Also really important to my overall productivity, and the ultimate success of each story, for me is a strong reliance on my intuition and a certain level of confidence. The only way I can write page after page and keep moving through a story is by having a good understanding of what works and what doesn’t in terms of story structure, points of view, character arc etc.

I have a Bachelor of Arts degree with majors in Professional Writing and Editing and History, which has given me a great grounding in craft through introducing me to different types of writing and authors I probably wouldn’t have discovered otherwise. My history studies, in particular, helped me develop excellent analytical skills, which I think are also really valuable. I’m on the fence about whether an aspiring writer needs a writing (or other) degree or not to be successful – it’s certainly holding me in good stead.

There are plenty of short courses, too, for studying the craft. How-to books are also a great way to get started – and borrowing from your local library is free. Here are my favourites that I’ve returned to many times over the years: Stephen King’s memoir On Writing, Robert McKee’s Story – Substance, Structure, Style, and the Principles of Screenwriting, David Lodge’s The Art of Fiction and James N. Frey’s How to Write Damn Good Fiction.

So, on that note, I wish you all happy writing!

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                  Publisher details

                  Making Peace
                  Author
                  Fiona McCallum
                  Publisher
                  Harlequin
                  Genre
                  Fiction
                  Released
                  19 March, 2018

                  Synopsis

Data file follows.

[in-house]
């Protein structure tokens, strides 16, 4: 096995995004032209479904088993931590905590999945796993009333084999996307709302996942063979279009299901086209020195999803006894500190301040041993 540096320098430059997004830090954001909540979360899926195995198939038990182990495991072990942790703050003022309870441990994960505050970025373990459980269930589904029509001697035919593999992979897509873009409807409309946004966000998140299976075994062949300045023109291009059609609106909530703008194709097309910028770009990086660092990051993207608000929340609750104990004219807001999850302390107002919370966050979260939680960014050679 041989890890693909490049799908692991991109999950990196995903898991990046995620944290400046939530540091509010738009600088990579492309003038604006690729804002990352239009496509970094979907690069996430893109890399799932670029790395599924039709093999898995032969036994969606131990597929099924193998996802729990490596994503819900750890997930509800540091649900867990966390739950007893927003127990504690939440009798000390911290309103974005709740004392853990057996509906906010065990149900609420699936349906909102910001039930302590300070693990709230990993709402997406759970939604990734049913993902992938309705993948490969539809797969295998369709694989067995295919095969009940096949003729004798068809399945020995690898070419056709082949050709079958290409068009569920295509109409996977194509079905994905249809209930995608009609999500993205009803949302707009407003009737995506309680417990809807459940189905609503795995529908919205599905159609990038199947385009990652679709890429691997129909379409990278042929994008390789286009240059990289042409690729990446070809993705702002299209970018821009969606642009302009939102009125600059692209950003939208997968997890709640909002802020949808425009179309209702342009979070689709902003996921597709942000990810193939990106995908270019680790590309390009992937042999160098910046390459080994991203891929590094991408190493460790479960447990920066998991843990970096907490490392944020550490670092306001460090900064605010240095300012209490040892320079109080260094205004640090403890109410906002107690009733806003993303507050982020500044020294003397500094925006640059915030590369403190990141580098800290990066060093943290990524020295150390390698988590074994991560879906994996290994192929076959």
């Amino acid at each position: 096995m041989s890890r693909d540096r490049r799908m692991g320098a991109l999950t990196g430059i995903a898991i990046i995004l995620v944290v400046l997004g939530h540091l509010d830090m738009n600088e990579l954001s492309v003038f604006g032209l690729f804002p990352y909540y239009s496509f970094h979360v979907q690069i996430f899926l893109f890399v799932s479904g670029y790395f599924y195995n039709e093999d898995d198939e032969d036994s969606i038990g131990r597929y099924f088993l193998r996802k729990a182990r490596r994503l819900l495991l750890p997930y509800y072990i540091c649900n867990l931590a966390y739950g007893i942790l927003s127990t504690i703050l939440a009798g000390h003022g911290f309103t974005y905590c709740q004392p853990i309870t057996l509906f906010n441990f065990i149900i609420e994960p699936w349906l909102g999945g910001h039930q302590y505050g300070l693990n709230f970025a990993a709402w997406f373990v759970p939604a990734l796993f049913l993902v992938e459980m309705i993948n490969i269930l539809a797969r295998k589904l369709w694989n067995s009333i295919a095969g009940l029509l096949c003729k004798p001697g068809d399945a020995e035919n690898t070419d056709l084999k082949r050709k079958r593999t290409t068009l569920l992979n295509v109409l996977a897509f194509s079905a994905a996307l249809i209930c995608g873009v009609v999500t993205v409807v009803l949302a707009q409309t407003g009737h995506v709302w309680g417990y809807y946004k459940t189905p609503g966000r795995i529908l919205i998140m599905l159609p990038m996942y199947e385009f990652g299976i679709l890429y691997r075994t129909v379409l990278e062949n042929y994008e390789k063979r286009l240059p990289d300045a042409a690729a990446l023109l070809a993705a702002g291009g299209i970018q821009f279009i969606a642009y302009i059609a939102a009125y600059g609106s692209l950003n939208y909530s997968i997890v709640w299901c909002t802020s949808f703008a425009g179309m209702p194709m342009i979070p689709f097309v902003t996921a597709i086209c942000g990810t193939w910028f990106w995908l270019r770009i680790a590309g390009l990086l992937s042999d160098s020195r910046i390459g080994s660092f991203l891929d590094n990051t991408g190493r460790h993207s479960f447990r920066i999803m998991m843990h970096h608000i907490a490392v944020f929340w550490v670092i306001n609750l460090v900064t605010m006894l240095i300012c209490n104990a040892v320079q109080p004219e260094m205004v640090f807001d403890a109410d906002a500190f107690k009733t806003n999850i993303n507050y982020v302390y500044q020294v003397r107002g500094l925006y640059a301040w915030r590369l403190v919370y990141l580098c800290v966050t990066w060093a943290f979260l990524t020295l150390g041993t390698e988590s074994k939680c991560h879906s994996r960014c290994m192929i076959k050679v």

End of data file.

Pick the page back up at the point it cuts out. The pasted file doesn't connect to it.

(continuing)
From Australia's master storyteller comes an uplifting story of new and old friendships, letting go of the past and looking to the future…It's been a year since Hannah Ainsley lost her husband and parents – her whole family – in a car crash on Christmas morning. Despite her overwhelming loss, she's worked hard to pull the pieces of her life together with the help of a group of dear, loyal friends. But while Hannah is beginning to become excited about the future again, she's concerned that her best friend and talented artist Sam is facing a crisis of her own. It's now Hannah's turn to be Sam's rock – can she save Sam's dreams from unravelling?When Hannah returns to work after her holidays, she can't settle. She's loved her job for a decade, and it's been her lifeline during her grief. But something's changed. She's changed. And for all this time she's avoided knowing the details of the accident or investigation – what would be the point, she'd thought, when nothing will bring her loved ones back? But after a chance meeting, it's all there in front of her – and, like ripples in a pond, it extends beyond her own experiences. Could knowing be the key to her recovery? Could her involvement be the key to someone else's?From Australia's master storyteller comes an uplifting story of new and old friendships, letting go of the past and looking to the future...